The one I would love to read is 'Miss Hargreaves' by Frank Baker, which you have recommended; but the price of it is too much, and my library does not stock it. But ever hopefull.

  5. Oh, Jennifer, how nice to know that someone suggested a book by Richard Burns. He wrote such lovely books.

    As for recommendations, hmm, I'm sure there have been lots, not just from blogs but also from message boards. The first one that springs to mind is Donald Justice's New and Selected Poems, which a message board poster sent to me a couple of years ago.

  6. I first read about Mrs Woolf & the Servants on your blog Simon and knew it was for me. I absolutely loved that book!

  7. Read "The Memoirs and Confession of a Justified Sinner" by James hogg.

  8. I too discovered Miss Hargreaves via this blog, and good news it is being reprinted in July in paperback.

  9. Most of the books I read I discovered on blogs, yours especially lately. But I'm going to say the whole A Dance to the Music of Time series, raved about by Levi Stahl at I've Been Reading Lately.

  10. Goodness, there are just so, so, many books I wouldn't have read and enjoyed and loved if it weren't for my fellow bloggers. I thank them for introducing me to Barbara Vine, the Maisie Dobbs series, Rohinton Mistry's A Fine Balance, Susan Hill's books.. I think I could go on and on! (I read a book on reading groups based on your recommendation!)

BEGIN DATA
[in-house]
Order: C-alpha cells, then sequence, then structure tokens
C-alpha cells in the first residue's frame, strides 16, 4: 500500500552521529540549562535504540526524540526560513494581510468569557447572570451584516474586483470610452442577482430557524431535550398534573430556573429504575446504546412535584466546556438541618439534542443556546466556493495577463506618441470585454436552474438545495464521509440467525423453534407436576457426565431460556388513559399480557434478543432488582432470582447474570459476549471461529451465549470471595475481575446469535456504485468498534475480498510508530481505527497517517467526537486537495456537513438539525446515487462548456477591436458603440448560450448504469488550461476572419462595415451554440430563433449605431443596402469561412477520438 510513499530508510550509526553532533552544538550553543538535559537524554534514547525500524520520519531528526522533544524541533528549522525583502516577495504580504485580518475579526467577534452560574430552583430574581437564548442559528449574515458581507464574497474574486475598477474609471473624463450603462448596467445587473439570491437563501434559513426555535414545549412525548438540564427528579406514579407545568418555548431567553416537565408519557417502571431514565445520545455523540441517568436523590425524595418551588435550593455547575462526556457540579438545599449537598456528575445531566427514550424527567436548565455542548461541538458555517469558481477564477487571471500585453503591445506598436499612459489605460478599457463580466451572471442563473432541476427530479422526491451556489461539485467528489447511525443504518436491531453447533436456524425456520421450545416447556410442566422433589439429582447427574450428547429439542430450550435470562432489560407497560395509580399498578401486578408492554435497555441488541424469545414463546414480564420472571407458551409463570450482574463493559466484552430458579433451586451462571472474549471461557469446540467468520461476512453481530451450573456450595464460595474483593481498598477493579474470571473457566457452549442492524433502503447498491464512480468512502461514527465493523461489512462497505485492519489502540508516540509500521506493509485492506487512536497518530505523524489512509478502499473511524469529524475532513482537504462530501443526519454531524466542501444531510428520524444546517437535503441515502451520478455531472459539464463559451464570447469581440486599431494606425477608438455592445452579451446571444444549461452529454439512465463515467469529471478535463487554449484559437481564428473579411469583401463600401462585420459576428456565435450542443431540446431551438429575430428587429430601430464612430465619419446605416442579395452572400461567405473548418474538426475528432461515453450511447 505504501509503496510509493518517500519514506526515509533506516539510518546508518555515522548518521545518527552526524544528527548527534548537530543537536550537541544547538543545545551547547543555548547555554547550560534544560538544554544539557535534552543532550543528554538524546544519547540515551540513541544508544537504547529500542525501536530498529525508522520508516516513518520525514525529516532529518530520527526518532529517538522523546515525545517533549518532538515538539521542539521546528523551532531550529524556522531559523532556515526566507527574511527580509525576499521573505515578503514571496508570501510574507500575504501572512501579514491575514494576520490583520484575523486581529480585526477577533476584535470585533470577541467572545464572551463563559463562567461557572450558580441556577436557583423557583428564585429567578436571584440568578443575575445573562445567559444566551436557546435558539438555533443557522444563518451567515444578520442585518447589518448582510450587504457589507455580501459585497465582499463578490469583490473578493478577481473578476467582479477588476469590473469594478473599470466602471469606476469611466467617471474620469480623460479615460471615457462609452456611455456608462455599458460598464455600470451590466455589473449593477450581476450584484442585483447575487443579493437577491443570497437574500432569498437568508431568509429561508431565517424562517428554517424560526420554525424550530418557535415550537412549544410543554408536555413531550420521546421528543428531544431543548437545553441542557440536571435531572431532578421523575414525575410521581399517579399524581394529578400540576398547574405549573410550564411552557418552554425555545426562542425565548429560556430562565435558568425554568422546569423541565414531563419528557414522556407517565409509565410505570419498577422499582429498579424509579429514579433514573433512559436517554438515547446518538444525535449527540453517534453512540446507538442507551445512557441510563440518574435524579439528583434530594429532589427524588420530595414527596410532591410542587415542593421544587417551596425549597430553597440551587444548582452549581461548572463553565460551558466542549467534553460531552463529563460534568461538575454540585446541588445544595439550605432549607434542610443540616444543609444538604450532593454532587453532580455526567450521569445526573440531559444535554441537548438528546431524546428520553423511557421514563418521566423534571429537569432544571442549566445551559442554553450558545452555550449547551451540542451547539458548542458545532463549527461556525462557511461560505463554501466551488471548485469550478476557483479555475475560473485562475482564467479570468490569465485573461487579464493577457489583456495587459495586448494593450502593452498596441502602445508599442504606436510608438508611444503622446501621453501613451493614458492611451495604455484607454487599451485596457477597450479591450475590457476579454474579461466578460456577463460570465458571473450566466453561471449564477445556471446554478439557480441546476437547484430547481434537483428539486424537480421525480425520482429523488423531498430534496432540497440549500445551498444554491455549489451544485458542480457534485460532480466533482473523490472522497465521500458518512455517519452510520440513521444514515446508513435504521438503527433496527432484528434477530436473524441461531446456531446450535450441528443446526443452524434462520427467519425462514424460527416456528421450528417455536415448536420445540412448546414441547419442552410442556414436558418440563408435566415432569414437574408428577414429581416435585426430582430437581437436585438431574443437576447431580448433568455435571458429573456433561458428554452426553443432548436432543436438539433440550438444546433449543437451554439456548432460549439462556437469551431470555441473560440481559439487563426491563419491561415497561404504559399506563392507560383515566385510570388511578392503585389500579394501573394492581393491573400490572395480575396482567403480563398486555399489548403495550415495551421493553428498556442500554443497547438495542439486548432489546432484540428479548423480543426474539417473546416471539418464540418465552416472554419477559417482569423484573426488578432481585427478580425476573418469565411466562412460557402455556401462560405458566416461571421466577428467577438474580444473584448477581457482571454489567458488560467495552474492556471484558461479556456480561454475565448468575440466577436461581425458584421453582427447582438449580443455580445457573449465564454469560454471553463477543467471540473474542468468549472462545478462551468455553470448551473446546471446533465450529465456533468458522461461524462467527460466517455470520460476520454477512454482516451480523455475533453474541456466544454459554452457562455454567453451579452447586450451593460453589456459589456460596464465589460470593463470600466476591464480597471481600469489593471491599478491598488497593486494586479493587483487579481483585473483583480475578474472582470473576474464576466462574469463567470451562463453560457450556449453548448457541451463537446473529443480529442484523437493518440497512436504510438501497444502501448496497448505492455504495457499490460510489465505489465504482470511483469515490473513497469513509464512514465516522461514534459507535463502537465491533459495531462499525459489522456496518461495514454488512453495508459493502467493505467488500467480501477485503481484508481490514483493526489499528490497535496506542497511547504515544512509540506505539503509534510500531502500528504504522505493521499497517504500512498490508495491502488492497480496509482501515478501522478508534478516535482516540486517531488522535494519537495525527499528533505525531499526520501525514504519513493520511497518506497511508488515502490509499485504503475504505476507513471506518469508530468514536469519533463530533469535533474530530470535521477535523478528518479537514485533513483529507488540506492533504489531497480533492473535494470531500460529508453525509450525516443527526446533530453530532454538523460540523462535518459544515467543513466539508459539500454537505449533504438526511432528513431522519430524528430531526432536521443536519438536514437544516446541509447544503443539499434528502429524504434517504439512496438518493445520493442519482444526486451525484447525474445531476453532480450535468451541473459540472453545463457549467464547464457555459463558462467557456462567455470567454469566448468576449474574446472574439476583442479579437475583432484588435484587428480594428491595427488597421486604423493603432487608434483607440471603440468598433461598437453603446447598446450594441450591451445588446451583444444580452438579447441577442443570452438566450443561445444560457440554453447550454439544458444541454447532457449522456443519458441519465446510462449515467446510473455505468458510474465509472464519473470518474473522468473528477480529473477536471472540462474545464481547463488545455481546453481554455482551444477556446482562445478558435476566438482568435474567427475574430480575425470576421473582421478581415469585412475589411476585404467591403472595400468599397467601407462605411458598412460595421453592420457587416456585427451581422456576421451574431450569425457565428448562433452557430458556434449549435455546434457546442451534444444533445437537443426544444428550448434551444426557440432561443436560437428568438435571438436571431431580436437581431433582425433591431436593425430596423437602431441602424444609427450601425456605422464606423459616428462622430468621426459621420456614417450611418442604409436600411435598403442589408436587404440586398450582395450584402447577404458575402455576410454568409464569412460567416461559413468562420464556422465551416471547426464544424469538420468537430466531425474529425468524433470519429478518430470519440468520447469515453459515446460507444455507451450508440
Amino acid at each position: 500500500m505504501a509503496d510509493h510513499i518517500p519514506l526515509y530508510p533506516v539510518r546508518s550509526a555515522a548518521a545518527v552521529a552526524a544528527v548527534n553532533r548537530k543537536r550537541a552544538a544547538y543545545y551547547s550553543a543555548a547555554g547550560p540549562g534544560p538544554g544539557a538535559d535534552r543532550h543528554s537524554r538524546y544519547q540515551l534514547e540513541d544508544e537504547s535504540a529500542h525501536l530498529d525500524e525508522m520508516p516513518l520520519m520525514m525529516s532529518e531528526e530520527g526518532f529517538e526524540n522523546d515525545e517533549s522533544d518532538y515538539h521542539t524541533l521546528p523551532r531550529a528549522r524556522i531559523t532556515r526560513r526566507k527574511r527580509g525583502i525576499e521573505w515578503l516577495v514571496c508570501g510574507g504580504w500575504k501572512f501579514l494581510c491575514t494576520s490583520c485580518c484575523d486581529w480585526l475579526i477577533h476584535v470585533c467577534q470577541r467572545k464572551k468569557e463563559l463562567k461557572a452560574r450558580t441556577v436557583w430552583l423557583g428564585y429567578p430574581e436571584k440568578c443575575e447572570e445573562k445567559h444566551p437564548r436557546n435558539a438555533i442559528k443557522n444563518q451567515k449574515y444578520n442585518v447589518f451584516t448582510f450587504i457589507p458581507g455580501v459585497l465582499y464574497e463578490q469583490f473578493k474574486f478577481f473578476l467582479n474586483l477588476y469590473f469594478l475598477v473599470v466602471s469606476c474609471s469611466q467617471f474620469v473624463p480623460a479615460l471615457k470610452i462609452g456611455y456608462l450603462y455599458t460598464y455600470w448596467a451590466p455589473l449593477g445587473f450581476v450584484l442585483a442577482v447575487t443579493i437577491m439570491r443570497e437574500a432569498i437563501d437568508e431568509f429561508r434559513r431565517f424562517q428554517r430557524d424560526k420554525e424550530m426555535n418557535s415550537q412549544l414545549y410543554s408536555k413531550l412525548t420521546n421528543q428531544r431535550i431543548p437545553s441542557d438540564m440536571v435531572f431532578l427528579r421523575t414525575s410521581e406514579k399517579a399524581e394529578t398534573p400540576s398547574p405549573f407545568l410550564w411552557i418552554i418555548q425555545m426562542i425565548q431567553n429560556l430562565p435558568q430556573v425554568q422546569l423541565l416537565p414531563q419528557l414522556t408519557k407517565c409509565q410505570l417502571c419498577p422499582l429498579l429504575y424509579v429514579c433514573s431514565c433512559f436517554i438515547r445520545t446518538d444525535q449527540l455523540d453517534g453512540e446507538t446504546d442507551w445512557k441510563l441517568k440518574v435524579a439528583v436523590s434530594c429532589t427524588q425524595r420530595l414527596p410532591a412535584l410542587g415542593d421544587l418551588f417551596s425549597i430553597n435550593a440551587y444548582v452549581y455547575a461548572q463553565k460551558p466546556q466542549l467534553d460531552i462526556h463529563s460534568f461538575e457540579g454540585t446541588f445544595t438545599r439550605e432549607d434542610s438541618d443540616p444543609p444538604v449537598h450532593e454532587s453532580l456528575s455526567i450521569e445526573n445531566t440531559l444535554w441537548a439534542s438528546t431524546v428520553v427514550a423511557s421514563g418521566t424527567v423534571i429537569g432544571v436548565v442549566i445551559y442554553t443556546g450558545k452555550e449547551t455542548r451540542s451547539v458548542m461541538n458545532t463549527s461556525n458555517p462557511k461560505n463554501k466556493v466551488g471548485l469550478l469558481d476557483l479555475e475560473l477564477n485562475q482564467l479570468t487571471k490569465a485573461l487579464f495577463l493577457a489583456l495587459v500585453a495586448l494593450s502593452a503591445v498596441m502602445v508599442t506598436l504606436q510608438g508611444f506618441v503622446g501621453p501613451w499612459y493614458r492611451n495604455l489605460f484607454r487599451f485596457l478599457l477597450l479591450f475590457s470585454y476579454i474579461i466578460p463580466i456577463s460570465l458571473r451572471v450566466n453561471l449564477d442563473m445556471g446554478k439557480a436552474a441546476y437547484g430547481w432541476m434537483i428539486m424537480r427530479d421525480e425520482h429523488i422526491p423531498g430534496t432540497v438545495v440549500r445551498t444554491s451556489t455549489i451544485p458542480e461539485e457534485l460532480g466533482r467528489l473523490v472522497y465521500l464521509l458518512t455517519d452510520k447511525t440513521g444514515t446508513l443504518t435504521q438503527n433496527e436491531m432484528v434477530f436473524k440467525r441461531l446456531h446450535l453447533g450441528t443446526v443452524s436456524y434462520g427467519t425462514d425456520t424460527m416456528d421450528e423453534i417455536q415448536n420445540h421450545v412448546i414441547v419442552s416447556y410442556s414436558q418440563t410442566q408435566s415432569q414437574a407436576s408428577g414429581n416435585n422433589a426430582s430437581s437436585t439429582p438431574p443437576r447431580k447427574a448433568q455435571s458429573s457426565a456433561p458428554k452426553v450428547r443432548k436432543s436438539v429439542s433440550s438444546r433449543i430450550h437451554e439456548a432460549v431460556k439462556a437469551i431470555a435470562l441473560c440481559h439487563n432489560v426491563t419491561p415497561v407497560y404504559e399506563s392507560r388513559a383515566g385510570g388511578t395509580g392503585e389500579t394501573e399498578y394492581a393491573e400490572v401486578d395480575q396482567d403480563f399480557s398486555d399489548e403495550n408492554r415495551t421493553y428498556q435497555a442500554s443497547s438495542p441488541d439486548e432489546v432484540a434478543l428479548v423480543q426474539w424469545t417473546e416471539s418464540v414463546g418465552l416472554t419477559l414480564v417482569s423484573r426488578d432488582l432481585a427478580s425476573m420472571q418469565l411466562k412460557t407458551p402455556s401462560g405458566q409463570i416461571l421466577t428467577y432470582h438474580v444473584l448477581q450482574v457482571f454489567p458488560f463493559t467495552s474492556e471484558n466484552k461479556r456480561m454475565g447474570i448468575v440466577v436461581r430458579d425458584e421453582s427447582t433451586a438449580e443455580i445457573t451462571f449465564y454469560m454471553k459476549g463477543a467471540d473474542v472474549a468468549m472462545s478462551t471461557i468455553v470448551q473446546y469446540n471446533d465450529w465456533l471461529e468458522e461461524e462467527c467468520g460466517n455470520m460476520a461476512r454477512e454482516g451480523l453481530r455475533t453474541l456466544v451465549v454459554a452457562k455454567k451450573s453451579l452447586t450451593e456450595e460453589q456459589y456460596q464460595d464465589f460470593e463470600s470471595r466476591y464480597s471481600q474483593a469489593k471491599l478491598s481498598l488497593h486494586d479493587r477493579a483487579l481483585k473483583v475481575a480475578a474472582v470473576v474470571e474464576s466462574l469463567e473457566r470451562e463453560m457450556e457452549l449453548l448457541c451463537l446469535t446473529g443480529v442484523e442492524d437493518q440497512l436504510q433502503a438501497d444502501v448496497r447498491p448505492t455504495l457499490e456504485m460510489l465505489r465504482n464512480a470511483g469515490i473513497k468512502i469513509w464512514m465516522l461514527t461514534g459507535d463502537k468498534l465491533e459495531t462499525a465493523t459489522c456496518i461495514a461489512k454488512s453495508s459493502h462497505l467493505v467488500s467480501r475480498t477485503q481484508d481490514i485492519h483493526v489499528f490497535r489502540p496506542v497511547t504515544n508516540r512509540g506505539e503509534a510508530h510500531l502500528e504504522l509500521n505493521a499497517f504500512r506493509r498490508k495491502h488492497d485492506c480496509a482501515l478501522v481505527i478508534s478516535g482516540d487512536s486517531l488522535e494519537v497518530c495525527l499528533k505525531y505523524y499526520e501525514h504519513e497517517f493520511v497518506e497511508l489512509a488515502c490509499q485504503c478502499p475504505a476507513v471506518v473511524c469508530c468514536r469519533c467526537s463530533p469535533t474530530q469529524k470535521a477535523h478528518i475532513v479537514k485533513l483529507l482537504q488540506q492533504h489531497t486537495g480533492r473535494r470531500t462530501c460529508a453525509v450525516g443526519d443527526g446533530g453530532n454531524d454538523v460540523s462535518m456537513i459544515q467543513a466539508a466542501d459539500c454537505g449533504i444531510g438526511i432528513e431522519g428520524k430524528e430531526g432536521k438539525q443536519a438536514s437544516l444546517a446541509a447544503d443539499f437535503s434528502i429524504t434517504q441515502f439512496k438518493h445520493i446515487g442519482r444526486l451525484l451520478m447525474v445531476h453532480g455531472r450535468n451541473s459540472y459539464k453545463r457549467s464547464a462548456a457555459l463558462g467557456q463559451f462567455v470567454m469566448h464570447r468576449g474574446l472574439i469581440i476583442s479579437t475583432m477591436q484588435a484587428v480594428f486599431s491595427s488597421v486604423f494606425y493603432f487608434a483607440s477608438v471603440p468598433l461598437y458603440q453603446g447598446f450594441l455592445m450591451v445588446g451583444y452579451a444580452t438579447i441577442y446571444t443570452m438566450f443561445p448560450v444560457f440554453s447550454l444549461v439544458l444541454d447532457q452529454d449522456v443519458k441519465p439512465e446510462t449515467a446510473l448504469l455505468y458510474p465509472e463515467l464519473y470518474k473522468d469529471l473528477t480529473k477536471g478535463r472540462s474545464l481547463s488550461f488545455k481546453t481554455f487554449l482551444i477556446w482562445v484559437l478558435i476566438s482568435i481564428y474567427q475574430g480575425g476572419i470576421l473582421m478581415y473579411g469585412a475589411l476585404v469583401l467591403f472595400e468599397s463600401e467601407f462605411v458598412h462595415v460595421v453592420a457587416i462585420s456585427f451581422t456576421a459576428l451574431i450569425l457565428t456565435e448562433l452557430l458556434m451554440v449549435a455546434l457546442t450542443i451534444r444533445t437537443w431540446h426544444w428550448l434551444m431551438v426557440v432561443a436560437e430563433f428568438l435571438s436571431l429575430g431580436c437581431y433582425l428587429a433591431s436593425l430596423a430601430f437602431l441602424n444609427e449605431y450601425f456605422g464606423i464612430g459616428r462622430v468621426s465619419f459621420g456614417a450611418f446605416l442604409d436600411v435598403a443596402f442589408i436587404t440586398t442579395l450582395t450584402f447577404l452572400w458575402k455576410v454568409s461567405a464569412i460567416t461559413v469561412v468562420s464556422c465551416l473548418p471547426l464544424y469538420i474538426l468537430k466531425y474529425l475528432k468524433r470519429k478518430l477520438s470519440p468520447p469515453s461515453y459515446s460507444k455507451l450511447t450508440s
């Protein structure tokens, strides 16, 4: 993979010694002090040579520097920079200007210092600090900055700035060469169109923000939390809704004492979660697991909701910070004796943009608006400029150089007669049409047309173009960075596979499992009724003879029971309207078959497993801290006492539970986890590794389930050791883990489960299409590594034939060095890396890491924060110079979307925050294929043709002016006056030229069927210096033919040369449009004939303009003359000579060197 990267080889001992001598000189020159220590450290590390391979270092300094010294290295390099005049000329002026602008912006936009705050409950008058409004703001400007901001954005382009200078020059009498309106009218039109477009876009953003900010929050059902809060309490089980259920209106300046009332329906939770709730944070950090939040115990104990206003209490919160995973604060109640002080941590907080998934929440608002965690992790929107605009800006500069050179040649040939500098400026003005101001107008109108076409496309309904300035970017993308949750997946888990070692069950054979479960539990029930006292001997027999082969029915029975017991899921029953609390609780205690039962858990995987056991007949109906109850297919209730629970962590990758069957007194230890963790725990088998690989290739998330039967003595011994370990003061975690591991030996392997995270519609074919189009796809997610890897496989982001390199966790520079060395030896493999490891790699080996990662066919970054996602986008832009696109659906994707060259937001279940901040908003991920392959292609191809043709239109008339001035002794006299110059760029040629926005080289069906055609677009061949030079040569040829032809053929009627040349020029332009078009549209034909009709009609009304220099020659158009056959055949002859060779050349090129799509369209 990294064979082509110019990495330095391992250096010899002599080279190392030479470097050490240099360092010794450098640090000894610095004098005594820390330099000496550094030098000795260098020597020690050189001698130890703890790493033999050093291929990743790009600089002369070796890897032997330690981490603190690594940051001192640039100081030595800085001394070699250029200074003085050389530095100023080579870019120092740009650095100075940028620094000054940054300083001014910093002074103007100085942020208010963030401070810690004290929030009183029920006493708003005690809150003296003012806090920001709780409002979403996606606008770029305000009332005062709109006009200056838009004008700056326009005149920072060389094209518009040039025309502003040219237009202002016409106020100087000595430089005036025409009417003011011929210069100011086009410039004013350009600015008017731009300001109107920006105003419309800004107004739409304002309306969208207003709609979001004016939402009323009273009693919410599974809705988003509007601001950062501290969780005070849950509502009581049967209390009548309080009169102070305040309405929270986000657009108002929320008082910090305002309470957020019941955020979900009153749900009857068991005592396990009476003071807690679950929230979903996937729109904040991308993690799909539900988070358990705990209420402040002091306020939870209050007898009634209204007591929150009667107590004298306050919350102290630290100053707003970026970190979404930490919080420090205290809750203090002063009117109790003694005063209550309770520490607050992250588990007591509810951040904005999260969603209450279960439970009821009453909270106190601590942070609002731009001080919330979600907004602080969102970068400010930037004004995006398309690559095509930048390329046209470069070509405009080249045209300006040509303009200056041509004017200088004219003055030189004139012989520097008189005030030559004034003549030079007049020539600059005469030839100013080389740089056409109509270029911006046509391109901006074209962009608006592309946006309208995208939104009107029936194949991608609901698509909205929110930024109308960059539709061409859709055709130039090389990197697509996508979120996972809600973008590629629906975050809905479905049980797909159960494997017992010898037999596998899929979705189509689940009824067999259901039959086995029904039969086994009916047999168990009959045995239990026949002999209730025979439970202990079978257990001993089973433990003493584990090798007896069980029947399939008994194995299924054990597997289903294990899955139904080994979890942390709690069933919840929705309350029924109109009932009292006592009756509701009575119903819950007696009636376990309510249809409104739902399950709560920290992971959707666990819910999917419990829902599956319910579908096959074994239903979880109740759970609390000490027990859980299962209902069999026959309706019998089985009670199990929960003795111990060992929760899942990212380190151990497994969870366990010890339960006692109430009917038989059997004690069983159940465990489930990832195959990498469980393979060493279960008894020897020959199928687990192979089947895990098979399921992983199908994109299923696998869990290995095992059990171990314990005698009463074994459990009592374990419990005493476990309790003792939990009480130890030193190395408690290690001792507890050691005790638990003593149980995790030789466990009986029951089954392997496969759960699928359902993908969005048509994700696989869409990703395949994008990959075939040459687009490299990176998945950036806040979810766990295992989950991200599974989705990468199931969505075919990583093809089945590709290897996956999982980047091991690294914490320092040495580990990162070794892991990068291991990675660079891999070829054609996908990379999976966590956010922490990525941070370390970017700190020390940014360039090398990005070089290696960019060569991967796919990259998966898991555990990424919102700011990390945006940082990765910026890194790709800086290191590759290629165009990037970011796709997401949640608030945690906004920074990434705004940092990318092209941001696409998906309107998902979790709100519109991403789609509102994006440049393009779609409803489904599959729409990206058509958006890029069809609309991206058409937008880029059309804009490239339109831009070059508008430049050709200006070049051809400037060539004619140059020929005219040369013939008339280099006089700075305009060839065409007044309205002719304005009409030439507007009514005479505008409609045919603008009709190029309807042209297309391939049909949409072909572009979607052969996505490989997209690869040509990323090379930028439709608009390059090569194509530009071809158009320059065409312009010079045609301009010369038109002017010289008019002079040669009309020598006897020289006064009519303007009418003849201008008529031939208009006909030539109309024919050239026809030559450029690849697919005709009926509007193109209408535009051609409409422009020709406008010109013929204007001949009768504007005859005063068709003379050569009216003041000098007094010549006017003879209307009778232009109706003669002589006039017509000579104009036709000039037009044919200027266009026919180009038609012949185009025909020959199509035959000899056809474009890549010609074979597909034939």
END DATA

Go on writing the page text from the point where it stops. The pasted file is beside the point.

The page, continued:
11. Jennifer Dee wrote about _Miss Hargreaves_: " library does not stock it."

    Always inquire about ILL - Inter-Library Loan - you'd be surprised what you can get. Darn, I suggested this and don't even know if you are in the UK or US. Nevermind, I'm sure there must be something similar in the UK - give it a try.

    By the way, that's one book suggested (heavily!!) by Simon that I did read - and I was fortunate to get it in this area. I do have access to two very fine public libraries (and both do ILL) but most of my borrowing is via the 5-College Libraries online search and the book(s) are delivered to the campus where I worked before retiring (also the one with the best/easiest access for me).

  12. I'm sure I've discovered several books through your blog. One that comes to mind immediately is The Mitfords, which I bought but haven't actually read yet!

  13. All the books on the Cornflower Book Group were new to me, but that's cheating a little as they were not a spontaneous influence. I think reading Gide's The Immoralist fits better your request. I read this beacause of the review here:

  14. I would never have discovered the delightful and funny Diary of a Provincial Lady, if I had not read about it here. I thank you for that, Simon!

  15. It is a bit indirect, but I probably wouldn't have read The Infernal World of Branwell Brotne by Daphne Du Maurier (and introduced by Justine Picardie in my edition) if Justine's novel Daphne had not been so popular in the blogosphere. It is well worth a read incidnetally.

  16. Most of the books I have been introduced to tend to be new ones like the cult of The Guernsey Literary & Potato Peel Society. I will have a think about the older ones. You have introduced me to Strangers by Antonia White which I shall shamefully admit I wanted because of the cover!

  17. I've read many wonderful and previously unknown to me books because of my fellow book bloggers.

    I've just finished the brilliant Soldier's heart: reading literature through war and peace at West Point by Elizabeth D. Samet. I discovered it via Sam at Book Chase (

    Then there was The ode less travelled by Stephen Fry via Eva of A Striped Armchair, Old School by Tobias Woolf via the Cornflower book group and Josephine Tey via many.

    I hope to add Miss Hargreaves!